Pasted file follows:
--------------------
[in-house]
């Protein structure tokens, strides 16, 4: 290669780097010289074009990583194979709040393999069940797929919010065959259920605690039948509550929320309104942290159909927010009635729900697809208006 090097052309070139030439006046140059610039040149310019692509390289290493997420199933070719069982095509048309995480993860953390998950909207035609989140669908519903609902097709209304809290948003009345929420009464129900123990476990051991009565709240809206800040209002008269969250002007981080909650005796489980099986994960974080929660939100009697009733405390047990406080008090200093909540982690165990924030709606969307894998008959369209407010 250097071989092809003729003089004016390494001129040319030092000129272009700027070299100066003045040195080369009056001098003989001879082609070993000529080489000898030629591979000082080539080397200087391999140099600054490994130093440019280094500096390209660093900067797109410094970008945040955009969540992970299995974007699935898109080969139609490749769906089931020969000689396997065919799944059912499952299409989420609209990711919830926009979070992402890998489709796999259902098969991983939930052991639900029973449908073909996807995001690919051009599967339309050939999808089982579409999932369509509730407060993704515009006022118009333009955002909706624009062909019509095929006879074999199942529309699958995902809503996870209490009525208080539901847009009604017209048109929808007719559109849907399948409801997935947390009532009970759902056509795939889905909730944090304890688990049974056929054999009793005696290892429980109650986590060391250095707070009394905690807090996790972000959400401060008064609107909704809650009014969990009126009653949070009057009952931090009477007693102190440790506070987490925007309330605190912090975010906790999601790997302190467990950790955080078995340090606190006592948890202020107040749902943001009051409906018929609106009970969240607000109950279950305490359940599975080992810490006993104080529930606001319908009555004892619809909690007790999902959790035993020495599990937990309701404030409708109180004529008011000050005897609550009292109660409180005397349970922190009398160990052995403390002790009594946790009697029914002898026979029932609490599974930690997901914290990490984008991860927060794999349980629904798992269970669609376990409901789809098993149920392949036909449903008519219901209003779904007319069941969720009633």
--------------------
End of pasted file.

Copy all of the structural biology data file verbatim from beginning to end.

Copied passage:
[in-house]
């Protein structure tokens, strides 16, 4: 290669780097010289074009990583194979709040393999069940797929919010065959259920605690039948509550929320309104942290159909927010009635729900697809208006 090097052309070139030439006046140059610039040149310019692509390289290493997420199933070719069982095509048309995480993860953390998950909207035609989140669908519903609902097709209304809290948003009345929420009464129900123990476990051991009565709240809206800040209002008269969250002007981080909650005796489980099986994960974080929660939100009697009733405390047990406080008090200093909540982690165990924030709606969307894998008959369209407010 250097071989092809003729003089004016390494001129040319030092000129272009700027070299100066003045040195080369009056001098003989001879082609070993000529080489000898030629591979000082080539080397200087391999140099600054490994130093440019280094500096390209660093900067797109410094970008945040955009969540992970299995974007699935898109080969139609490749769906089931020969000689396997065919799944059912499952299409989420609209990711919830926009979070992402890998489709796999259902098969991983939930052991639900029973449908073909996807995001690919051009599967339309050939999808089982579409999932369509509730407060993704515009006022118009333009955002909706624009062909019509095929006879074999199942529309699958995902809503996870209490009525208080539901847009009604017209048109929808007719559109849907399948409801997935947390009532009970759902056509795939889905909730944090304890688990049974056929054999009793005696290892429980109650986590060391250095707070009394905690807090996790972000959400401060008064609107909704809650009014969990009126009653949070009057009952931090009477007693102190440790506070987490925007309330605190912090975010906790999601790997302190467990950790955080078995340090606190006592948890202020107040749902943001009051409906018929609106009970969240607000109950279950305490359940599975080992810490006993104080529930606001319908009555004892619809909690007790999902959790035993020495599990937990309701404030409708109180004529008011000050005897609550009292109660409180005397349970922190009398160990052995403390002790009594946790009697029914002898026979029932609490599974930690997901914290990490984008991860927060794999349980629904798992269970669609376990409901789809098993149920392949036909449903008519219901209003779904007319069941969720009633």